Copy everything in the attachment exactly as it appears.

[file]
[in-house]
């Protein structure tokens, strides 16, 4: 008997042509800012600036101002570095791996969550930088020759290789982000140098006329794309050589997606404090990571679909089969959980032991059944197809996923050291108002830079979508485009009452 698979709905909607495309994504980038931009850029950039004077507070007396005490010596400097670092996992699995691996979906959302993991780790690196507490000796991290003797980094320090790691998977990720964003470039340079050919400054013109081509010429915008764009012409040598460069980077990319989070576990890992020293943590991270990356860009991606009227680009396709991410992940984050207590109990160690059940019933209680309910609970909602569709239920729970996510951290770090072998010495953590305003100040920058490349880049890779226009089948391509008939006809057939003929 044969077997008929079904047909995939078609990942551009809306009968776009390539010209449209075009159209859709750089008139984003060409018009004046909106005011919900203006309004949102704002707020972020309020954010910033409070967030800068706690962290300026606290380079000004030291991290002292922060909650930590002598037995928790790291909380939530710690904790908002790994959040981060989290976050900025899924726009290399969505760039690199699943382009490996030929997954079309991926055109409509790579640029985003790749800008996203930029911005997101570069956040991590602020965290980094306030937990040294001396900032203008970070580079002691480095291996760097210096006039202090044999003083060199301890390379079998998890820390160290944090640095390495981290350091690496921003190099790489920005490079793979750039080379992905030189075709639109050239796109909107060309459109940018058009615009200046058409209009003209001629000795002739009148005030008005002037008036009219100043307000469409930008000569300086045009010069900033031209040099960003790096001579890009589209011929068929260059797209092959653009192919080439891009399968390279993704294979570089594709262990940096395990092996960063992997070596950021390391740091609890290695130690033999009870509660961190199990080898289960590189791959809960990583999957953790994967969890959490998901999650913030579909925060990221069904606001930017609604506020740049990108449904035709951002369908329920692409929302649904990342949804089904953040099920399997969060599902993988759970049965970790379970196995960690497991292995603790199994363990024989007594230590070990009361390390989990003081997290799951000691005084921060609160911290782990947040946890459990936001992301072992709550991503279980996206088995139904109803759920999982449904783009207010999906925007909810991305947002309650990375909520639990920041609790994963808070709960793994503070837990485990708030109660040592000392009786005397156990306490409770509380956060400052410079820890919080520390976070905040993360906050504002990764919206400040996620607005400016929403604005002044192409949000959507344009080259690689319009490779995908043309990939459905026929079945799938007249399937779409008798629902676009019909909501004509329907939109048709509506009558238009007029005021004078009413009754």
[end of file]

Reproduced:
[in-house]
């Protein structure tokens, strides 16, 4: 008997042509800012600036101002570095791996969550930088020759290789982000140098006329794309050589997606404090990571679909089969959980032991059944197809996923050291108002830079979508485009009452 698979709905909607495309994504980038931009850029950039004077507070007396005490010596400097670092996992699995691996979906959302993991780790690196507490000796991290003797980094320090790691998977990720964003470039340079050919400054013109081509010429915008764009012409040598460069980077990319989070576990890992020293943590991270990356860009991606009227680009396709991410992940984050207590109990160690059940019933209680309910609970909602569709239920729970996510951290770090072998010495953590305003100040920058490349880049890779226009089948391509008939006809057939003929 044969077997008929079904047909995939078609990942551009809306009968776009390539010209449209075009159209859709750089008139984003060409018009004046909106005011919900203006309004949102704002707020972020309020954010910033409070967030800068706690962290300026606290380079000004030291991290002292922060909650930590002598037995928790790291909380939530710690904790908002790994959040981060989290976050900025899924726009290399969505760039690199699943382009490996030929997954079309991926055109409509790579640029985003790749800008996203930029911005997101570069956040991590602020965290980094306030937990040294001396900032203008970070580079002691480095291996760097210096006039202090044999003083060199301890390379079998998890820390160290944090640095390495981290350091690496921003190099790489920005490079793979750039080379992905030189075709639109050239796109909107060309459109940018058009615009200046058409209009003209001629000795002739009148005030008005002037008036009219100043307000469409930008000569300086045009010069900033031209040099960003790096001579890009589209011929068929260059797209092959653009192919080439891009399968390279993704294979570089594709262990940096395990092996960063992997070596950021390391740091609890290695130690033999009870509660961190199990080898289960590189791959809960990583999957953790994967969890959490998901999650913030579909925060990221069904606001930017609604506020740049990108449904035709951002369908329920692409929302649904990342949804089904953040099920399997969060599902993988759970049965970790379970196995960690497991292995603790199994363990024989007594230590070990009361390390989990003081997290799951000691005084921060609160911290782990947040946890459990936001992301072992709550991503279980996206088995139904109803759920999982449904783009207010999906925007909810991305947002309650990375909520639990920041609790994963808070709960793994503070837990485990708030109660040592000392009786005397156990306490409770509380956060400052410079820890919080520390976070905040993360906050504002990764919206400040996620607005400016929403604005002044192409949000959507344009080259690689319009490779995908043309990939459905026929079945799938007249399937779409008798629902676009019909909501004509329907939109048709509506009558238009007029005021004078009413009754």